Five Minutes With Siobhan Reddy, award winning creator of Little Big Planet
We chat with the QANTAS Australian Woman Of The Year and Media Molecule co-founder.
Siobhan Reddy grew up in Campbelltown, reading books and imagining different worlds. She now stands among the top 100 most powerful women in Britain alongside the likes of J.K. Rowling and the Queen. After leaving home for the UK at the age of 18 Siobhan secured herself into the gaming industry where she now works as co-founder of her company Media Molecule, everyone’s fantasy job, dreaming up new worlds all day. Despite having little interest in gaming as a child, Siobahn brings a new and refreshing light into the game industry, creating the much-loved Playstation game Little Big Planet, to go with a host of other achievements.
With Media Molecule's new game Tearaway Unfolded on the verge of release, we had the pleasure of a quick chat with, speaking about her love for the arts, film and music scene Siobhan found that gaming could be a mixture of all her favourite mediums.
When did you discover you were passionate and interested in working within the game design industry?
It came from a love of all other things, I am a collector of interests and since I was little I have been into creativity and the imagination. When I was younger I was always taken to art shows and I was always reading books and seeing films. So then when I became a teenager I became really interested in the music scene and at that time, Sydney had a really good and healthy underage music scene. My love for music lead me to make a fan-zines, which then lead me into making little movies, which then exposed me to the internet and that lead me into game design. Game design is basically all of those thing that I loved mushed together into one. I think that people forget a lot of the time that our hobbies when we are children, can very often lead us to do and be who we are as grown ups.
You packed up your things and left for the UK at the age of 18. What was that experience like?
Oh my god I was so naive. But at the same time I guess it has really taught me to stand on my own two feet and understand that whole process of everything (life). I met my current boyfriend very early from moving there, so we were really lucky to be able to both go on this journey together.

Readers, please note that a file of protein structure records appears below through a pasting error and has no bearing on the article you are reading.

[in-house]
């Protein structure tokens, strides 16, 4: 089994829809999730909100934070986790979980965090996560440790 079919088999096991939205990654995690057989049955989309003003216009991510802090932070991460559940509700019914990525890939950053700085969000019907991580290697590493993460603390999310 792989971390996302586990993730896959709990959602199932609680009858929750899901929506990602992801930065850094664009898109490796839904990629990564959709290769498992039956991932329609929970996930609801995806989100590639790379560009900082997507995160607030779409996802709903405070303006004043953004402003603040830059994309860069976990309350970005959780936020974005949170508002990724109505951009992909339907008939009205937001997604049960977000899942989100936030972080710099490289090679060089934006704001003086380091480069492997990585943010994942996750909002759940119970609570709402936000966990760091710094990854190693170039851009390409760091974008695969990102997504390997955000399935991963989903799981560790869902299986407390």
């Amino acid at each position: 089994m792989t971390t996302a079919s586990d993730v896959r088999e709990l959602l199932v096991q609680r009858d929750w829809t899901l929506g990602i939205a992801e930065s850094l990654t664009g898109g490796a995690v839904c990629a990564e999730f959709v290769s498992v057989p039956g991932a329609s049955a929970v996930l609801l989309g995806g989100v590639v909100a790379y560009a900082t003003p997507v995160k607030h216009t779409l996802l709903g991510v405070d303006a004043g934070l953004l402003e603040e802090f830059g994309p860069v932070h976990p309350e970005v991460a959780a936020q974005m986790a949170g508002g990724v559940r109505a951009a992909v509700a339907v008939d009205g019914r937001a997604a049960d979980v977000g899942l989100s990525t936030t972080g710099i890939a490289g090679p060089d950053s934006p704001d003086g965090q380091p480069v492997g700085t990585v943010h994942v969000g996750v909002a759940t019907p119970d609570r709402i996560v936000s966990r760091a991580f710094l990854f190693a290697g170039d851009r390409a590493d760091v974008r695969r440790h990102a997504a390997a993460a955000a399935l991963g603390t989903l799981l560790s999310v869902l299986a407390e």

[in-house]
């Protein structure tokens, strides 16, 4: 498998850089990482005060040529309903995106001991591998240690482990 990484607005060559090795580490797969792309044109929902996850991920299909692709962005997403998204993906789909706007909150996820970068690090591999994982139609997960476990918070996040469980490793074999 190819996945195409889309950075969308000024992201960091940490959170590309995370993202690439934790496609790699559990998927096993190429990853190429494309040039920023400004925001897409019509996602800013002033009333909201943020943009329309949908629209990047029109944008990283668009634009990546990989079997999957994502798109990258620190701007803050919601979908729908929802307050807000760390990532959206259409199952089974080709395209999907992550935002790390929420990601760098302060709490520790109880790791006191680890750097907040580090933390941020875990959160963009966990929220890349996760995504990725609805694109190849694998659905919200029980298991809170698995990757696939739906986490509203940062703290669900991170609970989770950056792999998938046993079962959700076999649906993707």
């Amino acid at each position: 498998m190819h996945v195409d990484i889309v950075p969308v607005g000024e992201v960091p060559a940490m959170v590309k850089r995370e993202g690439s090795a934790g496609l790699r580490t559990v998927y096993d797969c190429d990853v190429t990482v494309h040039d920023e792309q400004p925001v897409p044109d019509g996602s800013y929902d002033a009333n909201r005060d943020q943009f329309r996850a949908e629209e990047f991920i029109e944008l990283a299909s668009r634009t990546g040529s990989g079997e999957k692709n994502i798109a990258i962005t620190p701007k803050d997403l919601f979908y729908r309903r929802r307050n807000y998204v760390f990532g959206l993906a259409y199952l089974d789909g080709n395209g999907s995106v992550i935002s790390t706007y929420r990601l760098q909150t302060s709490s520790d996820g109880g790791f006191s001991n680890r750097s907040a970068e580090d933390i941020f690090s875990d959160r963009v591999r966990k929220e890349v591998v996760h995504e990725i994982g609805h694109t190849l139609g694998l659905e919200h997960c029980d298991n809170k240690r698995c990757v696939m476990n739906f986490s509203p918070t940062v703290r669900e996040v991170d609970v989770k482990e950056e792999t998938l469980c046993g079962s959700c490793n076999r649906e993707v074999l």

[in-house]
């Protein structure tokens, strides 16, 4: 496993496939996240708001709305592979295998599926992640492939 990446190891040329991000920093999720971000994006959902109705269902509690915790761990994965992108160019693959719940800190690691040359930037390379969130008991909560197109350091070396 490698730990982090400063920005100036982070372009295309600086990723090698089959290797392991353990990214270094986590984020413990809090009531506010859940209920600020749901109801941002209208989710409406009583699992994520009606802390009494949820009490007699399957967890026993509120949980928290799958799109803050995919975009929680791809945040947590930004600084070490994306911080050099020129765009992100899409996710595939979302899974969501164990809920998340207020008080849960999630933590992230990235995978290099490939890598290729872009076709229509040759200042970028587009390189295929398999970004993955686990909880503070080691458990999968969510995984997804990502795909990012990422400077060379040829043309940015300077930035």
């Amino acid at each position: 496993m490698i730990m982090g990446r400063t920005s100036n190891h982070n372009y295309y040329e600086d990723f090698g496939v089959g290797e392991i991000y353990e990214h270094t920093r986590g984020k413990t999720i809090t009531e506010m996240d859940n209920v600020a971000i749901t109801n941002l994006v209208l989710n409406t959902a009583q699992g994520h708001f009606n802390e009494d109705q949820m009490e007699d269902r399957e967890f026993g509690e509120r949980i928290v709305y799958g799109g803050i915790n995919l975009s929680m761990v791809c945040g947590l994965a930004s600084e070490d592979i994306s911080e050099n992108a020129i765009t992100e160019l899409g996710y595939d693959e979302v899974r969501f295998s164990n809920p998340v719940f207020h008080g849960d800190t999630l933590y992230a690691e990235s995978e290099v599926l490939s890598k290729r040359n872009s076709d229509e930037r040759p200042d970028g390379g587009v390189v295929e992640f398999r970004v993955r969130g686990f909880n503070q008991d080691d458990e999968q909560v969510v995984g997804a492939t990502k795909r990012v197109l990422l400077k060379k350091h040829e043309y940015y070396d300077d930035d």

You have just released Tearaway Unfolded, the reaction online has been good. What was the process behind creating this game?
The reactions have been really good, we have been receiving emails about it and it has all been really good feedback. You don’t really know what’s going to happen when you release, you get nervous. This one was made by a really small team for about 18 months, it was a smaller team which meant it took a little longer. At Media Molecule we have around fifty five people working, I think if we breached out to far beyond that it could become chaotic.
The game design industry is played up to being very ‘nerdy’ and not particularly creative, which I know isn't true. For you, what is an average day in the office like?
It totally is, for me it’s always different. We run a lot of classes at Media Molecule, such as art and singing, so they are always going on. My day at the moment is very much working towards Paris games week. So right now it’s coming in and seeing what we have and seeing how we can make it better. Every day it’s looking for artwork, listening to music, finding new resources. It all really depends with what phase we are in. Sometimes we spend whole days dreaming up a whole new world. In order to create a world it has to have foundations and rules, so you kind of have to have this structure, even though it’s all created in your head. It’s mad, but it is so much fun.
Video games are notoriously spoken about as a ‘boys game’. In both the gaming itself and the design production. Why do you think there lack of females working within this industry?
The good news is that now it is nearly 50/50 of males and females responding to games. And the audience is growing really rapidly. I think that within the industry itself it has increased by the double in 10 years. It use to be 10 percent of women working within the industry and it has gone up to 20 percent and I am proud of the fact that at Media Molecule it is 30 percent. I don’t know many other industries that are trying so hard to change those numbers like we are.
To me, I think the fundamentals of it have a lot to do with school and education. One of the reasons I have entered this industry is because I think it’s a really amazing industry and I really want to be an advocate for that. And really the fact is that the more diverse the makers are the more diverse and interesting the games become and that is really amazing. There is this company in the UK called ‘Let Toys Be Toys’ and they have this whole campaign about how toys are gendered. They say why don’t we have just have all of the toys together. And I think that is a huge reason why a lot of girls aren’t involved in gaming is because at school it’s taught as a boys thing.
You have been awarded one of the top 100 most powerful women of Britain, I can imagine that feeling so incredibly scary. What was the experience like for you?
Yeah, it was scary. When I went to the reception for it, everyone there I was meeting were these incredible people working for years and I was just like ‘oh my god I just design games’. I am very happy that they wanted video games to be awarded and recognised, but it was also very daunting experience for me. Now though, it has given me a boost to be an advocate for gaming and especially for young girls and the game design industry.
Tearaway Unfolded is out now, head to the WEBSITE for more info.